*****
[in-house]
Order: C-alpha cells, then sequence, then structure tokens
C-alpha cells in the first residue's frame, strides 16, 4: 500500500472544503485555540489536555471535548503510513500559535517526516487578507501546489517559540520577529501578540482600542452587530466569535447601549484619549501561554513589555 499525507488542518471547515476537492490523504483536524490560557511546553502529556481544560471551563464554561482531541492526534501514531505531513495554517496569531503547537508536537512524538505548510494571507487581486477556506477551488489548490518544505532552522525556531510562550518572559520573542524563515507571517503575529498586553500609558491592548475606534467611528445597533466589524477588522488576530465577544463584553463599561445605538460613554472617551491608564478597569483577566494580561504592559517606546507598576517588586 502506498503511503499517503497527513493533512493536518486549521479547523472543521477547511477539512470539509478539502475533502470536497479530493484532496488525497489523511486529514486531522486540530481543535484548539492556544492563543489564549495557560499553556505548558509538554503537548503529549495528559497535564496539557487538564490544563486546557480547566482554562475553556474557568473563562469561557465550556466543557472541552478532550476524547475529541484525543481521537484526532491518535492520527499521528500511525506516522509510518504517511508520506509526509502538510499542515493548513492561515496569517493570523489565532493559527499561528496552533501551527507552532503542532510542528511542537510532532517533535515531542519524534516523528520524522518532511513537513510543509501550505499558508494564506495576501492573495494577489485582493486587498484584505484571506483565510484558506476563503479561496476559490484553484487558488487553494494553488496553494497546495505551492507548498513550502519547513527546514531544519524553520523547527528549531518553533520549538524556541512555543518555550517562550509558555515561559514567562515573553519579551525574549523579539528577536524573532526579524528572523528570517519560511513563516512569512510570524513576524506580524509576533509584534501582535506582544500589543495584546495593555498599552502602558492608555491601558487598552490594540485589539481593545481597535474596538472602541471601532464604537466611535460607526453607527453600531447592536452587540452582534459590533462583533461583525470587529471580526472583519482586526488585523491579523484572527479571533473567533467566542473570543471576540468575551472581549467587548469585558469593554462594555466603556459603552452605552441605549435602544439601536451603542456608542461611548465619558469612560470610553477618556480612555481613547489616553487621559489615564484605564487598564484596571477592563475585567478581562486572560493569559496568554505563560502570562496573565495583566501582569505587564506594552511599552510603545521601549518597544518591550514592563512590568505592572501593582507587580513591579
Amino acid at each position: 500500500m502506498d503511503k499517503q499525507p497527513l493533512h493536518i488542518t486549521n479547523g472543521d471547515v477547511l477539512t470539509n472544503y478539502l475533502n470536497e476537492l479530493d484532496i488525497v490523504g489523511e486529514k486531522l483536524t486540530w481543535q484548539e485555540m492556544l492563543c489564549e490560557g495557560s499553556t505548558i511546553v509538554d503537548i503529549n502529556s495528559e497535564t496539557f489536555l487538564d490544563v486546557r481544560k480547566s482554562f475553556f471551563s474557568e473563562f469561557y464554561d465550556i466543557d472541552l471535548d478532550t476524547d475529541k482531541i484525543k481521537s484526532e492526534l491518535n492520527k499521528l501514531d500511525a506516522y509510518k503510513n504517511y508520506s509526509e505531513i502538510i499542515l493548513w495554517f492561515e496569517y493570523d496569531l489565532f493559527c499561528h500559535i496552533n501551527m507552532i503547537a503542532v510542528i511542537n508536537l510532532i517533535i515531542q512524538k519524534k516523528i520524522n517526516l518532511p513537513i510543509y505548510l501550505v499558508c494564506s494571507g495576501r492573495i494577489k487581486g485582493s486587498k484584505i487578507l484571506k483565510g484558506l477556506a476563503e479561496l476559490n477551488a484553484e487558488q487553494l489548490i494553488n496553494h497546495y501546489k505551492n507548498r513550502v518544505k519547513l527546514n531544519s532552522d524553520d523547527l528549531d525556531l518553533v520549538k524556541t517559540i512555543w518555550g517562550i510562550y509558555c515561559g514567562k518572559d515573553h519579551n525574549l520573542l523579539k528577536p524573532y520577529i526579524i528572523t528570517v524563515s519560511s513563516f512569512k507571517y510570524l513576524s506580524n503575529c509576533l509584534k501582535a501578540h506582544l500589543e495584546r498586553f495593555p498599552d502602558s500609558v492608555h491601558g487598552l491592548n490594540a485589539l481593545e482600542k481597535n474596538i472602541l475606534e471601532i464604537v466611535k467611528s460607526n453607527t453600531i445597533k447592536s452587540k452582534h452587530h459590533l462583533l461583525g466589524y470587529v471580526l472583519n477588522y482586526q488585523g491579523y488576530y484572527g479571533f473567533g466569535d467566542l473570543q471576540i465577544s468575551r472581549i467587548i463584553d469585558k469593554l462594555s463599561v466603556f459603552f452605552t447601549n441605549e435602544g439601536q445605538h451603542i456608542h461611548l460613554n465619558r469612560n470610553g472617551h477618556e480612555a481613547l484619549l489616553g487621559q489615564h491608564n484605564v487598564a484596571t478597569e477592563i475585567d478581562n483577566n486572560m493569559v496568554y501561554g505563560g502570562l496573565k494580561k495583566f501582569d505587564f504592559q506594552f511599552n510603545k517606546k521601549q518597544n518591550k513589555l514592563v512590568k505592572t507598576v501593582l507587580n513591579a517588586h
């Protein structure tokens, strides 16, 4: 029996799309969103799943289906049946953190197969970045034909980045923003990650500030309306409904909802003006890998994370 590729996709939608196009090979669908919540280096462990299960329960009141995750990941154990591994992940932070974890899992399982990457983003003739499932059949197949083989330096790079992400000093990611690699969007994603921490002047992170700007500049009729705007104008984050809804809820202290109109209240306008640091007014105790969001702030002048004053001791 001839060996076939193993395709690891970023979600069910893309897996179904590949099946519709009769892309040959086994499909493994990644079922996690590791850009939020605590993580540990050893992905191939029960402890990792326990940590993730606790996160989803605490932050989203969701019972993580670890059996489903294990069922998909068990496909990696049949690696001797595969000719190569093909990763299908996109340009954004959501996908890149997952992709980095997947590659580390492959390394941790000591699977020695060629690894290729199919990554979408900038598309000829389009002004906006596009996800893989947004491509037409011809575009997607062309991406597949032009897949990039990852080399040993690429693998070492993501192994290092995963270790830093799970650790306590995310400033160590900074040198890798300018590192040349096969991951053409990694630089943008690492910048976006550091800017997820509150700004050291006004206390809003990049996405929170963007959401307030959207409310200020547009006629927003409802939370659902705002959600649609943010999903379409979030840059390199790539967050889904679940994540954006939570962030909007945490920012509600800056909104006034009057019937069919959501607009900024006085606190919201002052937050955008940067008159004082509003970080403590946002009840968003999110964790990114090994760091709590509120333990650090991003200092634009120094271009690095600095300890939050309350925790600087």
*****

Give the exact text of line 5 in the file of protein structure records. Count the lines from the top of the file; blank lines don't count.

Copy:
């Protein structure tokens, strides 16, 4: 029996799309969103799943289906049946953190197969970045034909980045923003990650500030309306409904909802003006890998994370 590729996709939608196009090979669908919540280096462990299960329960009141995750990941154990591994992940932070974890899992399982990457983003003739499932059949197949083989330096790079992400000093990611690699969007994603921490002047992170700007500049009729705007104008984050809804809820202290109109209240306008640091007014105790969001702030002048004053001791 001839060996076939193993395709690891970023979600069910893309897996179904590949099946519709009769892309040959086994499909493994990644079922996690590791850009939020605590993580540990050893992905191939029960402890990792326990940590993730606790996160989803605490932050989203969701019972993580670890059996489903294990069922998909068990496909990696049949690696001797595969000719190569093909990763299908996109340009954004959501996908890149997952992709980095997947590659580390492959390394941790000591699977020695060629690894290729199919990554979408900038598309000829389009002004906006596009996800893989947004491509037409011809575009997607062309991406597949032009897949990039990852080399040993690429693998070492993501192994290092995963270790830093799970650790306590995310400033160590900074040198890798300018590192040349096969991951053409990694630089943008690492910048976006550091800017997820509150700004050291006004206390809003990049996405929170963007959401307030959207409310200020547009006629927003409802939370659902705002959600649609943010999903379409979030840059390199790539967050889904679940994540954006939570962030909007945490920012509600800056909104006034009057019937069919959501607009900024006085606190919201002052937050955008940067008159004082509003970080403590946002009840968003999110964790990114090994760091709590509120333990650090991003200092634009120094271009690095600095300890939050309350925790600087």